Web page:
New guidelines explained by Janice Joneja Ph.D, RD
One of the most significant changes in paediatric food allergy management in recent years has been in strategies to prevent food allergy in early infancy.
Previously the idea prevailed that if the most highly allergenic foods are withheld from the infant until the immune and digestive systems are more mature, allergic sensitization would be prevented or significantly reduced. Frequently the advice regarding introduction of the most highly allergenic foods was, “the later the better”. It was hoped that this would in turn prevent not only allergy to food but to inhalant and contact allergies in later life. However, new research seems to indicate the very opposite - that exposure to allergens in early life may actually tolerise the infant’s immune system, and prevent allergic sensitization to food .
Food Allergy and Other Allergic Diseases
Does Atopic Disease Start in Foetal Life?
Breast-feeding and Allergy
The current directives from position papers and consensus documents from many countries now recognize that restriction of the maternal diet during pregnancy and lactation is contraindicated in allergy prevention7, ,
In summary, professional groups do not recommend the elimination of any specific foods from the maternal diet during breast-feeding except for the mother’s own allergens unless the baby has been diagnosed with allergy to one or more foods, in which case the baby’s allergenic food should be avoided by its mother as long as she is breast-feeding.
Introducing Solid Foods
Summary of Dietary Guidelines for the High Risk for Allergy Baby during Pregnancy, Lactation, and Early Infant Feeding
• A high risk for allergy is defined as a baby with one first degree relative (parent or sibling) with a diagnosed allergy
• There should be no dietary restriction during pregnancy except:
It is essential that mother should obtain complete balanced nutrition appropriate for pregnancy, and eat as wide a range of foods as possible
• Mother should not restrict her own diet while breast-feeding except:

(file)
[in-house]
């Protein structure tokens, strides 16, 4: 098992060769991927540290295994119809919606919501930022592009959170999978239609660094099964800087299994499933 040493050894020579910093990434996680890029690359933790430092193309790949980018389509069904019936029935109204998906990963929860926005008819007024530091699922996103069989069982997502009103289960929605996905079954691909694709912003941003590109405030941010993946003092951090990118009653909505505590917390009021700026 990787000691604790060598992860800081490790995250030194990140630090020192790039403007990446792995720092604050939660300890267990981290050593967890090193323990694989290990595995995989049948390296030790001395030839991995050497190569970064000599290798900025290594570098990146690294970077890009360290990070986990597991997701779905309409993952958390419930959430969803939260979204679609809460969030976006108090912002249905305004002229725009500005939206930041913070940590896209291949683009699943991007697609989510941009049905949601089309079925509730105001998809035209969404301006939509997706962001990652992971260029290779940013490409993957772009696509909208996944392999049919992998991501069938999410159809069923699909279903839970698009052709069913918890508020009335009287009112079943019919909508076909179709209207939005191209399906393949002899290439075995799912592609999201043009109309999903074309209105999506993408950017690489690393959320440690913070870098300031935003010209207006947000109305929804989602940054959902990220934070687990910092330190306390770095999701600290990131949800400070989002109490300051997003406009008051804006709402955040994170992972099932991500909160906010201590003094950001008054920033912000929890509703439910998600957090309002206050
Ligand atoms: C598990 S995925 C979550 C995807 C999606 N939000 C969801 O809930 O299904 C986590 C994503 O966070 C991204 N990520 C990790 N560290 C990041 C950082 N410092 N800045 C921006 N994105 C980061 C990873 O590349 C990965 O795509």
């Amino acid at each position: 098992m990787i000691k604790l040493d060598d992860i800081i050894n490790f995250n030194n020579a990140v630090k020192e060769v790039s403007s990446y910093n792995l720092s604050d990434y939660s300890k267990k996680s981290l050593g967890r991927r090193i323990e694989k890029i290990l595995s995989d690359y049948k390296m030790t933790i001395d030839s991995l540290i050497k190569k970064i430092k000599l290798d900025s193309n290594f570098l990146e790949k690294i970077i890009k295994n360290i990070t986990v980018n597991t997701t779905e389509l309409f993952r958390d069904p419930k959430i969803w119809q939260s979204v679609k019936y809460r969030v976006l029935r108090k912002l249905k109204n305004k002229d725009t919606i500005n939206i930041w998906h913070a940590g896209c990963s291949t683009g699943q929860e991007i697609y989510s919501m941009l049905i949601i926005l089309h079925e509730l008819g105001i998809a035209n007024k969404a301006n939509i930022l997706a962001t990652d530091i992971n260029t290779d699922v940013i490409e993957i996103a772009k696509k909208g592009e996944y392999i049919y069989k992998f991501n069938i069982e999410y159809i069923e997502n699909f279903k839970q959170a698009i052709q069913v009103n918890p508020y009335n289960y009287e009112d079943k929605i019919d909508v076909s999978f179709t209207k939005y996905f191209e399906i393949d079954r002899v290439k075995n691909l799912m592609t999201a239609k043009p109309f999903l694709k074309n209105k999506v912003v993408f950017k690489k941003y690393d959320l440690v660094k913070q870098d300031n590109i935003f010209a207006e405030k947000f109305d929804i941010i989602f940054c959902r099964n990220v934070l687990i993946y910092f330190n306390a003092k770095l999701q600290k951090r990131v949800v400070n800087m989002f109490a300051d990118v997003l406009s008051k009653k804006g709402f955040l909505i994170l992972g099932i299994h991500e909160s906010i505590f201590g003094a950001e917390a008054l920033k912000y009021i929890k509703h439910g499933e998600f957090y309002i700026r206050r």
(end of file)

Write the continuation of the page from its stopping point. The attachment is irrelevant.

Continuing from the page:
• Exclusive breast-feeding should be continued for 4 – 6 months.
• For the breast-fed baby the introduction of solid foods or infant formula (complementary foods) should be delayed until at least 4-6 moths
• If breast-feeding is not possible, hydrolyzed infant formula can be used as a measure to prevent food allergy. Extensively hydrolyzed formulas are thought to be more effective than partially hydrolyzed formulas in allergy prevention
• Soy-based formulae and other milk-based formulas (e.g. goat’s milk) are not recommended for reducing the risk of food allergy
• If the child is allergic to cow’s milk, extensively hydrolyzed casein based formulae or amino acid based formulae should be used if breast-feeding is not possible
• If the baby is not allergic to cow’s milk, a normal cow’s milk formula can be introduced as complementary food at 4-6 months
• There is no benefit in delaying the introduction of solid foods beyond 6 months of age
• There are no recommendations regarding the sequence in which complementary foods are introduced. Even highly allergenic foods can be introduced early (e.g. before 1 year) in order to maximise the development of tolerance
• Each food should be introduced separately and mixed foods introduced only after each food in the mixture has been introduced and tolerated
• © Janice M. Joneja, Ph.D., RD,
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Dr Janice Joneja, patron of Action Against Allergy, has 30 years’ experience as a clinical counsellor in the area of biochemical and immunological reactions involved in food allergy and intolerance. Born and growing up in England, her home is now in Canada, where for 12 years she was head of the Allergy Nutrition Programme at the Vancouver Hospital and Health Sciences Centre. She lectures at universities, colleges and hospitals internationally and her books are highly respected manuals providing practical guidance for both the professional and lay reader. Her book Dealing with Food Allergies in Babies and Children is available on special offer, £10.50, from Merton Books (www.mertonbooks.co.uk, 020 8892 4949).
Infant Food Allergies
Written by Administrator